A $12 Minimum Wage for All Missourians: More Than 2 in 3 Workers Who Will Benefit From Proposition B Live Outside Missouri’s Two Major Cities

This November, Missouri voters will decide whether to increase the state’s minimum wage to $12 by 2023. Someone currently working full-time for minimum wage in the state earns only $314 per week.[1] If Proposition B passes, approximately 677,000 workers across the state will see their incomes rise. That represents nearly 1 out of 4 workers in Missouri.  This fact sheet presents the first county-by-county analysis of who will benefit from increasing Missouri’s minimum wage to $12 by 2023.

Working families in every single county in Missouri, regardless of population size and density, would benefit. Over 460,000 of those who will benefit (directly and indirectly) live outside the City of St. Louis and Kansas City. In Greene County, where Springfield is located, for example, a quarter of all workers will benefit. Even in the smallest and most rural counties in the state, hundreds of workers’ wages would rise, helping to provide stability to their families and households. If Proposition B succeeds, Missouri will join the more than 20 states that have raised their minimum wage since 2012. The appendix includes a chart estimating how many workers in each Missouri county will benefit.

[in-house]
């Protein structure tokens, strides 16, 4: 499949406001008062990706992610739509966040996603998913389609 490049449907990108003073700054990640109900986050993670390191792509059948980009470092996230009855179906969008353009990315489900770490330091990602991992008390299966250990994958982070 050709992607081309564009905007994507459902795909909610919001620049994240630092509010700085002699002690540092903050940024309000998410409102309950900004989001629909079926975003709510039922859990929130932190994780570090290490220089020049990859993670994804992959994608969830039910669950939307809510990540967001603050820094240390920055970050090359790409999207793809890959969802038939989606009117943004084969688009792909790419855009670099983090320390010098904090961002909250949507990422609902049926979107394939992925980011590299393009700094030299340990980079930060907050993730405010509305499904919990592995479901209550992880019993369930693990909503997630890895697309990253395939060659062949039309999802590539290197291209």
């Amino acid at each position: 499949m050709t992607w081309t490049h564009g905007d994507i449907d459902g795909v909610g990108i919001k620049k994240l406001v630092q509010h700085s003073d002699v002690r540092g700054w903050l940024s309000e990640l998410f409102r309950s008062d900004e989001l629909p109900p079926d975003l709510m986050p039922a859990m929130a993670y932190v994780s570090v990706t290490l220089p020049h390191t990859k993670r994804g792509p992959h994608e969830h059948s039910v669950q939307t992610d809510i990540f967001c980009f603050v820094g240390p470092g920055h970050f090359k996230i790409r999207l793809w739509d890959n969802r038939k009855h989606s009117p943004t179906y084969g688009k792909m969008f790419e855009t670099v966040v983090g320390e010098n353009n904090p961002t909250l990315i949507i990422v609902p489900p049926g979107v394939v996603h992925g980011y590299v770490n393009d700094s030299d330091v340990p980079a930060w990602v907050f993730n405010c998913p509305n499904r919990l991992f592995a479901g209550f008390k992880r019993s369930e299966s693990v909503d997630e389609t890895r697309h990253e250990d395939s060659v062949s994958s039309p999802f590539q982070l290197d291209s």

Out of the 677,000 Workers That Proposition B Benefits, More than 2 out of 3 Live Outside the City of St. Louis and Kansas City

A NELP analysis shows that if voters approve the initiative, 677,000 workers, living in each of Missouri’s 114 counties, plus the City of St. Louis, will see the benefits of a higher wage.[2] An analysis of Economic Policy Institute (EPI) data has also found that more than 460,000 of these workers live outside of the City of St. Louis and Kansas City.[3] While gradually increasing the minimum wage to $12 is good for all Missourians, many of the areas in Missouri with the highest concentrations of workers who would benefit under a $12 minimum wage are outside of the state’s two major population centers, the City of St. Louis and Kansas City.[4]

Based on NELP’s analysis, in 33 counties, Proposition B would increase wages for at least one-third of each county’s workers. All of those counties lie outside of the City of St. Louis and Kansas City.[5] See Table 1 for a breakdown of Missouri counties where at least 1 in 3 workers will see their wages increase through Proposition B.